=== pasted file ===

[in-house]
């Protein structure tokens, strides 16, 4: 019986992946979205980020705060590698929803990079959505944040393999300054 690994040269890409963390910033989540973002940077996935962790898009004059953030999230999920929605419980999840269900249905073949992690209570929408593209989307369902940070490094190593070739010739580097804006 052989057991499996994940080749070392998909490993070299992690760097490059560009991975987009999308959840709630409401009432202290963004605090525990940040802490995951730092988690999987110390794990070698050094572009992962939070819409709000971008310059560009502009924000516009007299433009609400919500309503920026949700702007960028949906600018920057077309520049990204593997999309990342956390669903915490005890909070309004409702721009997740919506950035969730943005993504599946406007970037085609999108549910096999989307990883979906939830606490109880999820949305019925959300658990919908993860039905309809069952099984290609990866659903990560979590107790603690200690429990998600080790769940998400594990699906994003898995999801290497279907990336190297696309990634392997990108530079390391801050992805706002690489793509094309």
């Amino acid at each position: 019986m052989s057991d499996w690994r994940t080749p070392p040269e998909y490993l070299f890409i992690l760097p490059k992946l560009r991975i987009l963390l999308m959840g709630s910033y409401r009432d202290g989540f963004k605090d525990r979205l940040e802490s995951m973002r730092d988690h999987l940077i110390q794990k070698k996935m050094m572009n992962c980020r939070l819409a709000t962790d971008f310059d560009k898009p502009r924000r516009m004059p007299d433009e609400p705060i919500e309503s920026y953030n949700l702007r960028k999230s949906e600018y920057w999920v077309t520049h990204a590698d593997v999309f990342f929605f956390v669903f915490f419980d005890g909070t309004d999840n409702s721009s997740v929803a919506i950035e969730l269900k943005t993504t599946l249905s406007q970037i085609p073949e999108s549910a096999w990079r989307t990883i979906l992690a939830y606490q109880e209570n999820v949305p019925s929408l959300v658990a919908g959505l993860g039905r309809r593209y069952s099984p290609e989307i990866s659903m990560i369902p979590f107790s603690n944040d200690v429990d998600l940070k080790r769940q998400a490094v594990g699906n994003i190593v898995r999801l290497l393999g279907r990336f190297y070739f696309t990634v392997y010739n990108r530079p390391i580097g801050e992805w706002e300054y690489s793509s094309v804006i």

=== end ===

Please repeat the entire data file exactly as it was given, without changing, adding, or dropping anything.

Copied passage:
[in-house]
């Protein structure tokens, strides 16, 4: 019986992946979205980020705060590698929803990079959505944040393999300054 690994040269890409963390910033989540973002940077996935962790898009004059953030999230999920929605419980999840269900249905073949992690209570929408593209989307369902940070490094190593070739010739580097804006 052989057991499996994940080749070392998909490993070299992690760097490059560009991975987009999308959840709630409401009432202290963004605090525990940040802490995951730092988690999987110390794990070698050094572009992962939070819409709000971008310059560009502009924000516009007299433009609400919500309503920026949700702007960028949906600018920057077309520049990204593997999309990342956390669903915490005890909070309004409702721009997740919506950035969730943005993504599946406007970037085609999108549910096999989307990883979906939830606490109880999820949305019925959300658990919908993860039905309809069952099984290609990866659903990560979590107790603690200690429990998600080790769940998400594990699906994003898995999801290497279907990336190297696309990634392997990108530079390391801050992805706002690489793509094309």
């Amino acid at each position: 019986m052989s057991d499996w690994r994940t080749p070392p040269e998909y490993l070299f890409i992690l760097p490059k992946l560009r991975i987009l963390l999308m959840g709630s910033y409401r009432d202290g989540f963004k605090d525990r979205l940040e802490s995951m973002r730092d988690h999987l940077i110390q794990k070698k996935m050094m572009n992962c980020r939070l819409a709000t962790d971008f310059d560009k898009p502009r924000r516009m004059p007299d433009e609400p705060i919500e309503s920026y953030n949700l702007r960028k999230s949906e600018y920057w999920v077309t520049h990204a590698d593997v999309f990342f929605f956390v669903f915490f419980d005890g909070t309004d999840n409702s721009s997740v929803a919506i950035e969730l269900k943005t993504t599946l249905s406007q970037i085609p073949e999108s549910a096999w990079r989307t990883i979906l992690a939830y606490q109880e209570n999820v949305p019925s929408l959300v658990a919908g959505l993860g039905r309809r593209y069952s099984p290609e989307i990866s659903m990560i369902p979590f107790s603690n944040d200690v429990d998600l940070k080790r769940q998400a490094v594990g699906n994003i190593v898995r999801l290497l393999g279907r990336f190297y070739f696309t990634v392997y010739n990108r530079p390391i580097g801050e992805w706002e300054y690489s793509s094309v804006i």